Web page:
It will be available for purchase the end of August, or early September. 37 Sketches is both an artfully designed and beautifully made book. It shows my new work built on the idea of exploring the elements of design by constructing small studies, which I quickly began to think of as sketches. I began to see these sketches in much the same way as a painter does in using sketches to explore technique and to work out color and composition ideas. These pieces are abstract compositions, worked primarily in solids. Constructing these 37 sketches provided me with a valuable and expedient way to explore new technique, color, and composition. I explain my process for making these small studies using my liberated, improvisational methods, of which many of you are very familiar, and discuss how the experience of making this series of sketches was like taking a crash course in design.
Whee. You can buy 37 Sketches directly from Gwen. She also has a new entry in her ongoing series about hand quilting. I had no idea there was a difference between quilting on and off grain.

And yes, I'm definitely getting more uglies etc in the mail. Some more ugly than others. I'll post pics soon as well as a quick tutorial on how I'm putting Legos together.

Speaking of my busy mailbox, I want to give a quick shout-out to Cherrywood Fabrics. I recently used a gift certificate and didn't spend the whole amount. I suggested they could use up the $6 by sending me bitty bits cause I liked small pieces. They sweetly threw a scrap bag into the box:

whee! I love their fabrics but I'm so sad they're no longer making Raspberry or Turquoise (good thing I bought 6 yards of the latter when I found that out). I do like the recent addition of Lime and the Mustard that I just got is gorgeous.

Yes, I know there is more to blog about - there always is - but I need to make soup (Sweet Potato and Kale - I'm experimenting) and sew and take photos and do laundry and love on kitties...

Older version of Legos on the design wall and no, Pokey doesn't actually drink Guinness. (I've been breaking my husband's cardinal rule of nothing but beer in the beer glasses.) It's easier for Pokey to get her head in this glass to drink her my ice water. Ciao ya'all.

Thursday, August 11, 2011

Yet More Ugly

Ugh, I've gotten so swamped (having too much fun) that I am waaaay behind on posting photos of the uglies/bored with/too busy fabrics that have been arriving in the mail. I honestly have stopped opening up the packages cuz I don't want to get things mixed up and not know who sent what. 

Diane S sent these, which she says aren't all ugly, just some she's tired of. I think she knew I'd love the stuff with words so she made sure to include  those. And whee, the fruit - kiwi!

Helen B sent these. Some of these ARE ugly, including the one in the lower right - it made me cry when I saw it. Not because it's ugly but because my mom used to have that fabric. I kept little of her fabric after she died back in 1993. I wasn't interested in using those particular colors and tacky ugly prints from regular old fabric stores (instead of the more expensive quilt shop fabric I favored). Foolish me.

Ramona B's. I like the paisley print, but yeesh that Southwest intensively colored IS hard to use.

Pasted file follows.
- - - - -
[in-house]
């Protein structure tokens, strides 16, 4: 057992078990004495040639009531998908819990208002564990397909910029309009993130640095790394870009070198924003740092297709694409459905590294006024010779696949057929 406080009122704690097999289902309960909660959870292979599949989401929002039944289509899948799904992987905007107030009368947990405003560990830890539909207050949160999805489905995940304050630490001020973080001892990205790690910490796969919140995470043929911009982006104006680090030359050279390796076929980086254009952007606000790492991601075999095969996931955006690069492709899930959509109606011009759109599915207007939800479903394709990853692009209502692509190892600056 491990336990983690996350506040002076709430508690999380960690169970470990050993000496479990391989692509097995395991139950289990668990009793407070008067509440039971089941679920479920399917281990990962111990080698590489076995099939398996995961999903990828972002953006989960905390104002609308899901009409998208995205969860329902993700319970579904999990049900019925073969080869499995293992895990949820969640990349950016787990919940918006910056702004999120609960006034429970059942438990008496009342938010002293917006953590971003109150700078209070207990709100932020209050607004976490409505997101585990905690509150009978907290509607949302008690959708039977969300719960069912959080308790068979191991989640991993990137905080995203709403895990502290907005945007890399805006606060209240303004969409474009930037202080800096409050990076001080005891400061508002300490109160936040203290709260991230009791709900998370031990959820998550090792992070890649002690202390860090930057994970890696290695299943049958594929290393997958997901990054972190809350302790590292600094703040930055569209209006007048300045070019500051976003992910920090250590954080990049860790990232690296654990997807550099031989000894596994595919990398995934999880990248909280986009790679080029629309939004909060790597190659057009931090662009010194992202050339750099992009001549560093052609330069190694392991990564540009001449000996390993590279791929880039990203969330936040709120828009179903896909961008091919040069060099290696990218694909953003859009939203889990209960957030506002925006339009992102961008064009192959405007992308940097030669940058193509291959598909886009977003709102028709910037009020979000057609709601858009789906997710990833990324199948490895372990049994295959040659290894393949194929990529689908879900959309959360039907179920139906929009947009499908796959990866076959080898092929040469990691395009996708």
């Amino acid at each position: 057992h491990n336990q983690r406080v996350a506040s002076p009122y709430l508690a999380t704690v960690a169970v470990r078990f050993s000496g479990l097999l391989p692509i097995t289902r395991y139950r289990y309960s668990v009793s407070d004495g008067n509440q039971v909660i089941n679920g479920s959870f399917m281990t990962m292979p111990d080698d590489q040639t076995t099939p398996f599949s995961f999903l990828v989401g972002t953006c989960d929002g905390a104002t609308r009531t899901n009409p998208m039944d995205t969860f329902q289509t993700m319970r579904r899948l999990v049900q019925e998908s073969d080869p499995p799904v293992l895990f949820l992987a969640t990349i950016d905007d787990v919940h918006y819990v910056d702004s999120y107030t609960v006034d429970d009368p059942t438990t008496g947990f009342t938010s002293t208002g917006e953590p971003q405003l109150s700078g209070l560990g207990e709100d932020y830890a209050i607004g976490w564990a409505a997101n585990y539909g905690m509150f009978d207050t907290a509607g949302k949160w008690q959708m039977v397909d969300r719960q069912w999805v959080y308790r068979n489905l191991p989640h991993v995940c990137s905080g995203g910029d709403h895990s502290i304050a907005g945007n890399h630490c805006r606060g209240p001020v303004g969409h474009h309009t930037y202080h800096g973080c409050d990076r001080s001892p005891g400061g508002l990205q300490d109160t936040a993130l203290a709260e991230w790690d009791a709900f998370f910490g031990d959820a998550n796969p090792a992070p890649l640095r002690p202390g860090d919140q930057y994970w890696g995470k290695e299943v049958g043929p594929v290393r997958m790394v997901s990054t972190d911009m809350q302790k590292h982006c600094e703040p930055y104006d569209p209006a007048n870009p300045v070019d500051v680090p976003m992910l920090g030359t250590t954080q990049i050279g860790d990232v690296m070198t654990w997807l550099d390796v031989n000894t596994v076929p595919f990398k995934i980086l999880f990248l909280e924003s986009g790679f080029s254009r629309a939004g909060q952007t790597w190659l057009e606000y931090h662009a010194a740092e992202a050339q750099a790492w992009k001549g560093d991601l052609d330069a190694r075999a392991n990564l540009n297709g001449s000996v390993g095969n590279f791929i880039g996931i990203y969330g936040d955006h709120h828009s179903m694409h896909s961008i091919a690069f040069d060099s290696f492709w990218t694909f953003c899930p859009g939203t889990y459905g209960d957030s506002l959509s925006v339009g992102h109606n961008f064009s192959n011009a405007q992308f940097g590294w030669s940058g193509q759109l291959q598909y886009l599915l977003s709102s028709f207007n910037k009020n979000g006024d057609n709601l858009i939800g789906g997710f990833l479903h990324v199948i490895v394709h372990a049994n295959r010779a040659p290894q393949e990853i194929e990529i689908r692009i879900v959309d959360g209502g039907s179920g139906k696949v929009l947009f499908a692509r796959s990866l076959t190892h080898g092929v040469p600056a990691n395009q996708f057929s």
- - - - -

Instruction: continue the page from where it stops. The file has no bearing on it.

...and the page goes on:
Erin Vesuviusmama. Oh yah, uglies here! I really do dislike a certain type of floral - they always read as horrible to me.

Mary G's. This set of strips made me so happy, thinking of my friend Linda whom I quilted with in the early and mid-90's. She had that flying pigs fabric and a couple of the other ones too. Hmm, Mary was smart and offloaded some of her millenium fabric. sigh.

Cathy K sent a huge bunch of fabric that I wasn't even able to display completely. Definitely a hideous fabric with teddy bears in tennis clothes and eek, teddies in clown costumes. And Cathy intentionally sent me sunflowers too.

Someone had asked if I was getting duplicates and I hadn't then. But then this batch showed up with two of the same milleniums (which had foreign languages all over it - woohoo!) and flags. Still with all this fabric that's pretty amazing.

Pokey came to sleep right in the middle of Cathy's strips. I love (in a serious love way) this pink fabric with children's storybook characters - I am NOT cutting it up.

Yes, I've been laying out the strips on the white lid of a bin. There are some fabulous colors in here - look at that intense 70's green.

Mad-Eye Lily getting in on the action too. I've been cutting up some of my own fabric too, to put in my quilt and to share with whoever else wants to make a Legos quilt.

I'm showing quilts at the Martin County Quilt Guild tonight. Bibi and Pokey slept here on a big pile of quilts for a good part of yesterday. Those are hideous black and white pillowcases protecting the real stuff - except for the one at the bottom which is a back.

I'm a bit nervous about doing this presentation, but at least I'm prepared. I just got the binding finished on LAWS and now I have to go pack my suitcase. Wish me luck!

Tuesday, August 09, 2011

So Much Socializing

I've been doing way too much socializing and not enough blogging, obviously. Last Thursday, sewing day at my house. That's my friend Kathy sewing at her Featherweight, and of course Pokey helping me out.

Bibi jumped up on my lap to get some attention so it was a perfect photo op.  Love Pokey's ears laid back...

Lily at least turned around, Pokey's only got one eye open, I'm making a face and have a firm grip on Bibi's head - yay, family portrait.

My friend Susan is in town from Cairo. I loved living there, but I'm glad we're not there now. We've been driving around looking at real estate for her and eating some fabulous food. Susan brought me some of the scarab beads I love so much. I want to use these in a mosaic someday.

In fact, I'm going to lunch with her in 5 minutes so I have to run. A last look at Legos.

Thanks for the uglies that have appeared in the mail. ya'all are wonderful. yes, I'll let you know more details about how I'm making this. Meanwhile, Julie is making her own version with Flying Geese and it is awesome. She also blogged about it at the UnRuly Blog, so check that out too.  Later, dudes.